Lots of us have a sweet tooth. Whether it’s a biscuit with a brew, always having a dessert, or even just adding a couple of spoons of sugar to your coffee. Sometimes it’s easy to spot sugar, we can find it in a lot of foods while we go around the supermarket. You can read more about this; surprising places you’ll find sugar.

It can be particularly tricky if you’ve got children. Did you know that half of the sugar that children eat comes from snacks and sugary drinks?

Even if you’re aware of the kinds of products they should have in moderation, it can be difficult to think of alternatives. Especially if your children are picky eaters. We’ve spoken to our expert team and put together a guide of sugary options to watch out for and ideas for how you can replace them.


Let’s start at the beginning of the day, with breakfast. Lots of children’s cereals are very high in sugar. You can use the traffic light system to spot which ones to avoid. Red is high, amber is medium, and green is low. The best cereal options to go for are porridge or wheat biscuits, they’re also high in fibre.

You can make these cereals more exciting for your children by adding a handful of fresh fruit. They can pick the toppings they like. A handful of fruit adds more flavour and counts towards their five a day.

Snack Swap Ideas 

Now let’s look at snacks. Sugary snacks such as cakes, biscuits and chocolate are easy to overconsume, especially when children are in the habit of eating these. You can use the NHS Sugar Calculator to check how much sugar is in your children’s favourite foods.

Instead of these high-sugar selections, you can make healthy snacks with your kids. It’s a fun activity to do together and they’re more likely to eat it if they’ve made it themselves. Here are some snack ideas to get you started:

– Plain yoghurt with whole fruit

– Rice cakes or oatcakes with cheese

– Apple and peanut butter

– Vegetable sticks and hummus

Sugar in Drinks

We often forget about the sugar in drinks, so it is easy for our sugar intake to add up throughout the day. To give you some insight, here are how many teaspoons of sugars are in some popular drinks*:

– 200ml bottle of Yop has 5.5 teaspoons of sugar

– 500ml bottle of Ribena has 5 teaspoons of sugar

– 500ml bottle of Lucozade Sport has 4.5 teaspoons of sugar

– A 330ml can of Coke has over 8 teaspoons of sugar

*Correct as of March 2019

See if you can help your child to reduce the number of times they have these drinks throughout the week.


The best drink for your child is water. It’s healthy, free, and will keep them hydrated. If your child finds water too plain and doesn’t want to drink it, there are lots of different things you can try to encourage them to drink:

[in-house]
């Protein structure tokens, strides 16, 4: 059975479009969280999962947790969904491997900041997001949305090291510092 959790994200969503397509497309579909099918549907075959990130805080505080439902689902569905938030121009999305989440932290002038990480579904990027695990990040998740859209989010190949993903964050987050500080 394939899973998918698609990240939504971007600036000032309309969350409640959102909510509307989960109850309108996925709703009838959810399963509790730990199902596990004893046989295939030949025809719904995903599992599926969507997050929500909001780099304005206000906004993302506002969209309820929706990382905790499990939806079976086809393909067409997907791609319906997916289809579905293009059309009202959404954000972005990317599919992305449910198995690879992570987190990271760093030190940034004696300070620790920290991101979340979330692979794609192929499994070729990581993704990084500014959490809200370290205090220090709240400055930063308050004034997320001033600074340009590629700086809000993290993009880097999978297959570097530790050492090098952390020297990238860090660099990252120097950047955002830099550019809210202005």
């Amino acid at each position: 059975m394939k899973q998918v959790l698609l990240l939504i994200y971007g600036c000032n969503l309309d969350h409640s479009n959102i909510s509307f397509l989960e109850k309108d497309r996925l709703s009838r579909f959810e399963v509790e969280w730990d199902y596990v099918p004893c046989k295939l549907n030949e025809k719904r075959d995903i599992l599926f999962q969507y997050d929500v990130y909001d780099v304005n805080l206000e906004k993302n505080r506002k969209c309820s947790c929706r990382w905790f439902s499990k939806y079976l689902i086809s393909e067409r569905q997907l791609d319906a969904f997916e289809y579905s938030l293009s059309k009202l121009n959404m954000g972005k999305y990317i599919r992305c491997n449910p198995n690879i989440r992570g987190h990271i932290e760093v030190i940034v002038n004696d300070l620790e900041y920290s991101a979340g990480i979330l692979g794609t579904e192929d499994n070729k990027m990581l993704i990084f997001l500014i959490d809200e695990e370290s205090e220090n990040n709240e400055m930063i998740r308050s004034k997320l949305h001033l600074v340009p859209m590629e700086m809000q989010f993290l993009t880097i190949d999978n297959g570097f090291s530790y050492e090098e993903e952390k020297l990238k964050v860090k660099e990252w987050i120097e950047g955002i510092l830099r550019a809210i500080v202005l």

– If your child drinks a lot of squash, start diluting it more and more with water.

– Ice cubes can make water more fun. Freeze little bits of fruit and juice, your child can watch it melt as they drink.

– Show them how much water they drink a day. You could make it a family challenge to see who can drink the right amount of water.

– They could have their own special water bottle to drink from.

Shopping Smart 

The NHS Sugar Fact Sheet has some fantastic tips on how you and your family can reduce your sugars. Their smart shopping tips include:

– Checking food labels – as we explained with breakfast cereals, use the traffic light system. Focus on greens and ambers, try to avoid reds.

– Bigger is not better – you may be getting a bargain on some products, but you’re just buying more sugar. Try to focus on sugar-free options.

– Leave it on the shelf – simple but effective. If you don’t have sugary snacks and drinks in the house, no one can eat or drink them.

Small Steps 

You don’t have to change everything all at once. You can take small steps to lower your child’s sugar intake. For instance, you could start by making one change in your weekly food shop by choosing a different snack. Then the next week, you could try a different change. After four weeks, that will be four swaps your child has made, which is a huge improvement. There’s no rush with healthy habits, they can take a while to build. Small changes over time can make a big difference.

At MoreLife, we’re proud to help people of all ages live a healthy lifestyle. If you want to find out more about how we can help you and your family, check out our children, teen and family programmes.

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